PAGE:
There is some evidence to suggest that human papilloma virus (HPV) may play a causal role in head and neck carcinoma (HNSCC). The aim of this study was to investigate the prevalence of HPV DNA in HNSCC and to determine whether any correlation exists with p16 or survival. An initial pilot study of sixty formalin-fixed HNSCC was carried out in order to optimise the methodology for the PCR and immunohistochemistry. A further 84 benign lesions, 12 dysplasias and additional 80 HNSCC were also included. In the pilot study the prevalence of all HPV types was 67% of which 18% were high risk-HPV (HR-HPV) and for the combined carcinoma sample it was 59% of which 25% were HR-HPV. The overall HPV prevalence was 51% and 42% for benign lesions and dysplasias with HR-HPV accounting for 14% and 8% respectively. A total of four alpha HPV types were identified and eleven beta HPV types. Multiple HPV types co-existed in the same tissue and in some cases both alpha and beta HPV. The results may suggest that HR-HPV may play a role in a small subset of HNSCC. An association was found between HPV status and gender, age group, survival, nodal metastasis and T3 tumour size and smoking. HPV16 was predominantly present in female patients and was associated with an improved overall survival and recurrence free survival. p16 positivity varied from 76-78% in carcinomas, 51% in benign lesions and 66% in dysplasias. p16 status was not associated with disease recurrence or nodal metastasis. Positive p16 staining and high staining intensity was associated with a poorer overall survival and the male gender, an older age group, anatomic site, and T2 tumour size. Overall HPV status was not correlated with p16 expression but a correlation found between p16 and HPV16 may suggest that p16 could potentially act as a surrogate marker of HPV16. However, the lack of concordance would suggest that in isolation p16 may not be a reliable marker for HR-HPV and should not be relied upon in isolation. Our findings could suggest that HPV16 and p16 status may be independent predictors for prognosis and disease recurrence.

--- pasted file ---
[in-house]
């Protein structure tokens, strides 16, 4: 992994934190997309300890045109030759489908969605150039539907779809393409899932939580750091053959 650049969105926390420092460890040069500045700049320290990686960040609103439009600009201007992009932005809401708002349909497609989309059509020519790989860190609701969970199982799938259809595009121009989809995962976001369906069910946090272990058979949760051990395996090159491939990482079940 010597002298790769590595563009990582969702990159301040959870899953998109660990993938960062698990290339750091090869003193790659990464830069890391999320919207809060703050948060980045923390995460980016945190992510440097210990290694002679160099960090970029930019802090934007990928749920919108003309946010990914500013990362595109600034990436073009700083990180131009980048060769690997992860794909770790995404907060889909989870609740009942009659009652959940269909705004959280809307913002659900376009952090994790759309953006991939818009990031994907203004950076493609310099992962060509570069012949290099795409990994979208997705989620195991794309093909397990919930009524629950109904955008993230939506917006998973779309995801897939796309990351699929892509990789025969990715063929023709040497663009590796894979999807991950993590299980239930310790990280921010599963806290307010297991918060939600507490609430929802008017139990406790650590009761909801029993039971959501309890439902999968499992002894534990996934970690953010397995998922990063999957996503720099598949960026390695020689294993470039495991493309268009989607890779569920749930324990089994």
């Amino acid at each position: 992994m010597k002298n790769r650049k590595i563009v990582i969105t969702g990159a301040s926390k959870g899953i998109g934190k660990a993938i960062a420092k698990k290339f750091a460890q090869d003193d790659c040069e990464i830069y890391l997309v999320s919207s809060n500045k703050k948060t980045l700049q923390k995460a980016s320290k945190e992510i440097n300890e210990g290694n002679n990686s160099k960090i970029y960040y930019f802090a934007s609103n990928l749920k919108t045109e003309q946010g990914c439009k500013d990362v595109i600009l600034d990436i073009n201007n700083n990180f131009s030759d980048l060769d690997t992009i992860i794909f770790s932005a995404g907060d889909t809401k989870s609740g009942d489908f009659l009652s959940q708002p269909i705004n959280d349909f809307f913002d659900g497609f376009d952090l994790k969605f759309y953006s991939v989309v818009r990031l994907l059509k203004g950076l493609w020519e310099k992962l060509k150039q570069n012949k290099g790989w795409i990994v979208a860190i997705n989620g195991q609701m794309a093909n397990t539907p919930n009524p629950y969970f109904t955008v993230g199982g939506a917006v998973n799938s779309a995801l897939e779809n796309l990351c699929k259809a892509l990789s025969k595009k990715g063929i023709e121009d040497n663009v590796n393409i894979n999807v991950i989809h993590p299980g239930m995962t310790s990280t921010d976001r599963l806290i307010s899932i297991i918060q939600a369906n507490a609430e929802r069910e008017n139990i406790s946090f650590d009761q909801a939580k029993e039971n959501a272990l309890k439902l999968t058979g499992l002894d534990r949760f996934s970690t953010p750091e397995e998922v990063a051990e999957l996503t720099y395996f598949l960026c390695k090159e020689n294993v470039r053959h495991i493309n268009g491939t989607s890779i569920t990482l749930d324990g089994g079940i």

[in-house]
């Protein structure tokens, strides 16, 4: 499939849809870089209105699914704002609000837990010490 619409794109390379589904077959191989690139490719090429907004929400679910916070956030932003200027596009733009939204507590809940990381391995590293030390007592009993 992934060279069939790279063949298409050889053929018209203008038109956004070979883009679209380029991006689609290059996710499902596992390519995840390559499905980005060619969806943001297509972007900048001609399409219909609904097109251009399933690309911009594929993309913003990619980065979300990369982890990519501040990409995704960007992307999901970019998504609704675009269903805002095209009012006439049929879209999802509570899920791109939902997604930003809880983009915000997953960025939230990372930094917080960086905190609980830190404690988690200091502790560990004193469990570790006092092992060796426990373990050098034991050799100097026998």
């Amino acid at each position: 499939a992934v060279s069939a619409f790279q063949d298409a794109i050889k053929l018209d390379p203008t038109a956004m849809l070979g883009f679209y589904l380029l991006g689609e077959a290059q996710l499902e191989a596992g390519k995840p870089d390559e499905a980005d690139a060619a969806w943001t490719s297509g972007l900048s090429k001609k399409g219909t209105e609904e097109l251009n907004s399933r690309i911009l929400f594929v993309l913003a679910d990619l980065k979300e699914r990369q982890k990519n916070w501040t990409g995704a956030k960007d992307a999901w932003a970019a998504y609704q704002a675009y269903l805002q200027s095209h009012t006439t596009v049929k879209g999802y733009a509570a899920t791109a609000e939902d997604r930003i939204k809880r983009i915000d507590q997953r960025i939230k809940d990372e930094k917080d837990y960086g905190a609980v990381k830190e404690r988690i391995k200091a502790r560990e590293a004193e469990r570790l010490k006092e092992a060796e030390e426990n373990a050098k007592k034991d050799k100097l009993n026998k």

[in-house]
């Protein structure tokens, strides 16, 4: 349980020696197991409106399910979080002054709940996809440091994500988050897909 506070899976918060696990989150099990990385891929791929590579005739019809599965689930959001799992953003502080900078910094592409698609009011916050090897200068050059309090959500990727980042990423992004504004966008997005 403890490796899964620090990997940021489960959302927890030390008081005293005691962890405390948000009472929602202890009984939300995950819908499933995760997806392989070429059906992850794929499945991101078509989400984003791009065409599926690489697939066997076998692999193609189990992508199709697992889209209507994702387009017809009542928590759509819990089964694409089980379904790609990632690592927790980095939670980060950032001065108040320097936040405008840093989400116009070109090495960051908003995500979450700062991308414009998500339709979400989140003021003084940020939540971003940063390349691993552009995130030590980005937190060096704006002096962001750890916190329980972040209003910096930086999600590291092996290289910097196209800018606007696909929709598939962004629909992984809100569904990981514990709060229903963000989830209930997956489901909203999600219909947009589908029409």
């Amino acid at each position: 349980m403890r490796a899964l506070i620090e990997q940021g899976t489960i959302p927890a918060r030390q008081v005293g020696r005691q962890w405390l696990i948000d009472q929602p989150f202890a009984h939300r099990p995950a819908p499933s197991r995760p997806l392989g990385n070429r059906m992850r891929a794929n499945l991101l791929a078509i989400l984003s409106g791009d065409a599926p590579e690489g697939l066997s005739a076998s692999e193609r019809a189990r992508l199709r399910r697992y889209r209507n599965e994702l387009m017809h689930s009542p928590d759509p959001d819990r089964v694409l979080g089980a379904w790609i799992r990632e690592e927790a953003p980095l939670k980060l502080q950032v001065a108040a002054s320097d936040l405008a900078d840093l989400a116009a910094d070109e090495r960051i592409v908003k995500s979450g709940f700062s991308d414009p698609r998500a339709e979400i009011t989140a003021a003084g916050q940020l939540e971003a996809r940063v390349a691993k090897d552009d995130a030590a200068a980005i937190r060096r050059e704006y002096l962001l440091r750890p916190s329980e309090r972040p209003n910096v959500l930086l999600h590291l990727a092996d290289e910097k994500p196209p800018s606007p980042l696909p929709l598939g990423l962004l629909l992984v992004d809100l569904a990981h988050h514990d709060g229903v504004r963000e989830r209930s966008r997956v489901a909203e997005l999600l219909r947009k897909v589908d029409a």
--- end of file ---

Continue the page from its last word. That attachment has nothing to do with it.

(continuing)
|Date of Award||2010|
|Sponsors||Anonymous Trust, British Association of Oral & Maxillofacial Surgeons & The TC White Fund of the Royal College of Physicians & Surgeons of Glasgow|
|Supervisor||Michaelina Macluskey (Supervisor), John Gibson (Supervisor) & Peter Mossey (Supervisor)|
- Human papillomavirus
- Oral squamous cell carcinoma (OSCC)